Generator-powered electric motor drive

Discussion in 'General Electronics Chat' started by jamesgr, Mar 28, 2009.

  1. jamesgr

    Thread Starter New Member

    Mar 28, 2009
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    I have a generator with rated power 2.3/2.5V 2-poles, single phase, with max output 2.5/2.8V according to its literature. What is the maximum SAFE electric motor that I can instal on a milling machine, working for about 1 hour at a time? Thank you:)
     
  2. beenthere

    Retired Moderator

    Apr 20, 2004
    15,815
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    Could you check your figures? Nothing but Mabuchi brush motors run on 2.5 - 2.8 volts.

    How do you define -
    - An answer isn't possible without some parameters.
     
  3. jamesgr

    Thread Starter New Member

    Mar 28, 2009
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    Reply to Super Moderator:

    I have checked the manual that came with the generator (no country of origin, but I believe China), and in fact my model 3500CL has a rated power output of 2.5/3.0 kVA. The shop assistant where I bought it from said that it could run a 1hp motor for the milling machine, but I am not willing to risk this. I do not have a motor for the milling equipment yet, so I have no idea how a suitable electric motor should be rated. What other details should I look for, on thee manual (which is all the above) or on the generator?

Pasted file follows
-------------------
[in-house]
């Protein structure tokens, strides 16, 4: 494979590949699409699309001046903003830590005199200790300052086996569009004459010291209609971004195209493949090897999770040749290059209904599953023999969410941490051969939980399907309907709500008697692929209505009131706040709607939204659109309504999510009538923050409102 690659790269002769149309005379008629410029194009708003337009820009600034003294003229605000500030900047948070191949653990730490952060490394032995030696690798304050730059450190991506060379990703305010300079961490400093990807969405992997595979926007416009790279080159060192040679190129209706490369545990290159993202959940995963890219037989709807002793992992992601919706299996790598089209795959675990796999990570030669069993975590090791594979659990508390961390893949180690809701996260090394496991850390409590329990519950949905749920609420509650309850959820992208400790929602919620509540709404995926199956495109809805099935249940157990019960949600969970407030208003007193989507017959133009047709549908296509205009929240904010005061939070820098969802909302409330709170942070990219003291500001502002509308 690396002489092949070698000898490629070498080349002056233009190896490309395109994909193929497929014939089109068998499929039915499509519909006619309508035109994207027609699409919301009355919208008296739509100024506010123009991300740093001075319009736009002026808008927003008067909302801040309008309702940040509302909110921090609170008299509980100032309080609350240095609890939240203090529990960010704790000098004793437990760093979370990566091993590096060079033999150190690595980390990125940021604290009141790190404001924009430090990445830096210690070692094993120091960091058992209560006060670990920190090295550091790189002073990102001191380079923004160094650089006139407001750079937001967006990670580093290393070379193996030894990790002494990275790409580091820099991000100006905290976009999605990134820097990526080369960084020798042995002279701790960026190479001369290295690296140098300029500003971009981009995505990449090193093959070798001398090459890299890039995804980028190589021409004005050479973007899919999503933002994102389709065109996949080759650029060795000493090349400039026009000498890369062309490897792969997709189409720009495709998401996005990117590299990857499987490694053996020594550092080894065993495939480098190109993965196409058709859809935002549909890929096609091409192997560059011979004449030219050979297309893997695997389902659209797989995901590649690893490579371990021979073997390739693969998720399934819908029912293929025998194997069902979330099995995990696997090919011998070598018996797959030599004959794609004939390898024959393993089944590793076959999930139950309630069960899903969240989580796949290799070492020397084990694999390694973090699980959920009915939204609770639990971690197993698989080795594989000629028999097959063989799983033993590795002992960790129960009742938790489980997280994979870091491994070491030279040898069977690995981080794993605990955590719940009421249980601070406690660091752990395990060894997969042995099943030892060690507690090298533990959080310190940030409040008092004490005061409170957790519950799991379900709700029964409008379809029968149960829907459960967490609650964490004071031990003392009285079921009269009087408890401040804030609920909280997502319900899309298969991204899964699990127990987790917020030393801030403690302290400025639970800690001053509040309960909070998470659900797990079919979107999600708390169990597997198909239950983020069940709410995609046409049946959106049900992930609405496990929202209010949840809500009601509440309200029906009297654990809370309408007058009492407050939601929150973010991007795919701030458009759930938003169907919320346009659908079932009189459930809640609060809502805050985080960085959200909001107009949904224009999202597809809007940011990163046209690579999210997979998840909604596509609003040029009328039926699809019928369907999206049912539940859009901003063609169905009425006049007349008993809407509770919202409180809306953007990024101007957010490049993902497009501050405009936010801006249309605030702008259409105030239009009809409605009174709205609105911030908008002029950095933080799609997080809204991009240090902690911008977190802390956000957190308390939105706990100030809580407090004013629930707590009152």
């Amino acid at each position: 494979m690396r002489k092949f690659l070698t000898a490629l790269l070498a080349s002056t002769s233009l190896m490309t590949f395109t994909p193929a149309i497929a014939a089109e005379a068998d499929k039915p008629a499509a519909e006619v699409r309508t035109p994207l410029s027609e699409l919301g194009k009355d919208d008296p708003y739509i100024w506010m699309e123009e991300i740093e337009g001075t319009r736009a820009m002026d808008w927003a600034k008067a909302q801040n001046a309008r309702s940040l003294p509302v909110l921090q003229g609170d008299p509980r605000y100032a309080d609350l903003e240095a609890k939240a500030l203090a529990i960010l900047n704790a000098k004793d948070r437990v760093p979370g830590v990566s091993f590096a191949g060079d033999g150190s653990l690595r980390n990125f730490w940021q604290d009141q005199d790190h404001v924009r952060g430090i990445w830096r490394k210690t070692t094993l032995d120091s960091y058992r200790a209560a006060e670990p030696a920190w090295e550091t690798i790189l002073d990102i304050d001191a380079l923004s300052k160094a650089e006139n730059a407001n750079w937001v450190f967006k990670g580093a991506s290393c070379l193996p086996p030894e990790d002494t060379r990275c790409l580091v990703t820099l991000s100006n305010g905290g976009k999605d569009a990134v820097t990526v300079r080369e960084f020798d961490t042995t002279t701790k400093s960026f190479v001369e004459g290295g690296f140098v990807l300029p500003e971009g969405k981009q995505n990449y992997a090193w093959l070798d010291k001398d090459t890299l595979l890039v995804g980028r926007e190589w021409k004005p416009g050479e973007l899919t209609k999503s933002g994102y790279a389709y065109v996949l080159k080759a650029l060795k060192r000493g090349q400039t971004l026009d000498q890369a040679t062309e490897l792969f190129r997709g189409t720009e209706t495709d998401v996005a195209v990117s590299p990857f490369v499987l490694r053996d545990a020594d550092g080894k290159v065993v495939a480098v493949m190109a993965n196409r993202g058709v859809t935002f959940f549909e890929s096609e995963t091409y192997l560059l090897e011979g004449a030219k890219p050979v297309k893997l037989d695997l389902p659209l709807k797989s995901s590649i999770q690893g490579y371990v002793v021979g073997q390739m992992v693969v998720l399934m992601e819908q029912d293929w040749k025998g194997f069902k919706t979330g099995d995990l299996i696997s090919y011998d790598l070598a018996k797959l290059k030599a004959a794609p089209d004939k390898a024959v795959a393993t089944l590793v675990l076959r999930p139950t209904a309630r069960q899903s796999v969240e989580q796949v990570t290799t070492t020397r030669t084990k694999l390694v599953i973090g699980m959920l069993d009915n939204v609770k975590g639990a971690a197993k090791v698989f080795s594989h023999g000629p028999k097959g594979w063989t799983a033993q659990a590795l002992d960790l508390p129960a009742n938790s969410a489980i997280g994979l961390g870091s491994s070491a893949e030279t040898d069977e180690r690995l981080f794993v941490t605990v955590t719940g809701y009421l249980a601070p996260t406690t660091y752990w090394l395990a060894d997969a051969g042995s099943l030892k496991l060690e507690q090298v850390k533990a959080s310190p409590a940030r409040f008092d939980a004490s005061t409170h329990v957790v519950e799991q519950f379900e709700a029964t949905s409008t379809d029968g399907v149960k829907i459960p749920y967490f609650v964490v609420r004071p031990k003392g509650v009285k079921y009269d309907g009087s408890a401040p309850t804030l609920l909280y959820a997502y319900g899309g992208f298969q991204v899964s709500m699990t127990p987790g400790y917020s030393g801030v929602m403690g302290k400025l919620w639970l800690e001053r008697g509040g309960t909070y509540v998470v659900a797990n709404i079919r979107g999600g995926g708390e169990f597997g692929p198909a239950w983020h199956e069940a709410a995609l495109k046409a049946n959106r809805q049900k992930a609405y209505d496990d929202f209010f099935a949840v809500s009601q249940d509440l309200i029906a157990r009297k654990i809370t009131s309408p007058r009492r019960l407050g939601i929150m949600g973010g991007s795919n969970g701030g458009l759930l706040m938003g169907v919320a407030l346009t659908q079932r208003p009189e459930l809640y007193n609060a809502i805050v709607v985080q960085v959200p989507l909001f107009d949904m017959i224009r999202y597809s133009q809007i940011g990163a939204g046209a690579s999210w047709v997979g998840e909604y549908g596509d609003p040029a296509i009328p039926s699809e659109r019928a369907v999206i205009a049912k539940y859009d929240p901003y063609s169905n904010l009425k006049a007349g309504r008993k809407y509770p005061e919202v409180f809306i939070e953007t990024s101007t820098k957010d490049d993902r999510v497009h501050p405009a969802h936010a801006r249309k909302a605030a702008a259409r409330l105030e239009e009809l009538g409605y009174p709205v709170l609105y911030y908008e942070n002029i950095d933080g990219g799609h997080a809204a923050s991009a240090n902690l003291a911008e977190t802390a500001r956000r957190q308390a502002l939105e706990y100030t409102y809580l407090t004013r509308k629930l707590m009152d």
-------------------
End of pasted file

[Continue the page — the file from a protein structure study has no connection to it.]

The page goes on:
:)
     
  4. jpanhalt

    AAC Fanatic!

    Jan 18, 2008
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    It looks to me like you may have mixed up voltage ratings with kVA ratings, which are a measure of power. Let's assume that is the case and you have a milling machine that is like a common Bridgeport. That is, it is designed for a 2 HP motor, but will run with larger or smaller motors.

    A generator that puts out 2.5 to 3 kVA (about 3.4 to 4 HP)continuously is plenty. You need to consider the starting current on single phase and physical size of the motor for the mill.

    1) If you are generating your own electricity, why not go three phase? It will be a cheaper motor for the mill and require less starting current.

    2) As for the mill, it probably needs a C-mount motor (i.e., face mounted). The controlling element there is size. You need enough power for constant speed, and it needs to be small enough to fit on the head. I would suggest 1.5 HP as a reasonable minimum. You can go as big as you want, but something over 5 HP will give more power to the spindle than that particular mill is designed to handle. You simply shouldn't be taking such heavy cuts with a light weight shop mill.

    Good luck. John
     
  5. beenthere

    Retired Moderator

    Apr 20, 2004
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    The one other significant issue is that of voltage output. Is it 120 VAC, 240 VAC, or some other? A KVA rating does give power, but that is a product of two things - voltage and current. Motors are particular about the voltage applied to them.
     
  6. jamesgr

    Thread Starter New Member

    Mar 28, 2009
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    The rated output is 240 volts. I am currently using this generator for a smaller lathe and a drilling machine, both 240V 0.5hp, plus all the electrical fittings in the garage which is not accessible to mains electricty. Thanks all for your help, much appreciated - am a new member, joined today!!!
     
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